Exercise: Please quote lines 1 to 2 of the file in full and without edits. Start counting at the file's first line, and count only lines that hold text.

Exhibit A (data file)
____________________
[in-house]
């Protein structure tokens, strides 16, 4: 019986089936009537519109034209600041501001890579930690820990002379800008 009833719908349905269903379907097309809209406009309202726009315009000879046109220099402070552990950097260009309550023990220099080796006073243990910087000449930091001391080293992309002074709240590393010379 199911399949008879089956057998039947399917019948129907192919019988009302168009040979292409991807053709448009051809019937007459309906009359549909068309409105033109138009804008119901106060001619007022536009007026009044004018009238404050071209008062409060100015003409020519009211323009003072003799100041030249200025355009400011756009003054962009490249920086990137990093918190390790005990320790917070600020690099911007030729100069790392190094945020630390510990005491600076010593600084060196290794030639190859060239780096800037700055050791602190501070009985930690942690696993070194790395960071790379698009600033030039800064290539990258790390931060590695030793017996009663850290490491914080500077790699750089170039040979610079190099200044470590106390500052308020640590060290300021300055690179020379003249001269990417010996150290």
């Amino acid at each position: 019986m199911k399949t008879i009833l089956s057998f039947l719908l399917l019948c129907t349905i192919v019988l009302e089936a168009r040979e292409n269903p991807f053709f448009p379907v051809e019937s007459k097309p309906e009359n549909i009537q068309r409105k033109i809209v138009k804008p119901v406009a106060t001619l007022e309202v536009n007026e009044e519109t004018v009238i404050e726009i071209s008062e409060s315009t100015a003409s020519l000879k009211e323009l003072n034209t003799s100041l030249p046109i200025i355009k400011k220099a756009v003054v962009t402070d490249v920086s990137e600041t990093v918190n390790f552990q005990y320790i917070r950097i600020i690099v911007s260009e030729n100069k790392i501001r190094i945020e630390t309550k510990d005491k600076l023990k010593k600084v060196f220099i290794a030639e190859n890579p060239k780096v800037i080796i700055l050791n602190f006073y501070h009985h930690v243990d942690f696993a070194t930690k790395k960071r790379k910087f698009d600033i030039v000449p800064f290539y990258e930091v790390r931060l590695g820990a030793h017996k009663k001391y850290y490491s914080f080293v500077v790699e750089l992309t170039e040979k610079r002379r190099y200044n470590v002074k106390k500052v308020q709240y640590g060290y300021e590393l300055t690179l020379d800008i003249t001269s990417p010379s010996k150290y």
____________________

[in-house]
């Protein structure tokens, strides 16, 4: 019986089936009537519109034209600041501001890579930690820990002379800008 009833719908349905269903379907097309809209406009309202726009315009000879046109220099402070552990950097260009309550023990220099080796006073243990910087000449930091001391080293992309002074709240590393010379 199911399949008879089956057998039947399917019948129907192919019988009302168009040979292409991807053709448009051809019937007459309906009359549909068309409105033109138009804008119901106060001619007022536009007026009044004018009238404050071209008062409060100015003409020519009211323009003072003799100041030249200025355009400011756009003054962009490249920086990137990093918190390790005990320790917070600020690099911007030729100069790392190094945020630390510990005491600076010593600084060196290794030639190859060239780096800037700055050791602190501070009985930690942690696993070194790395960071790379698009600033030039800064290539990258790390931060590695030793017996009663850290490491914080500077790699750089170039040979610079190099200044470590106390500052308020640590060290300021300055690179020379003249001269990417010996150290």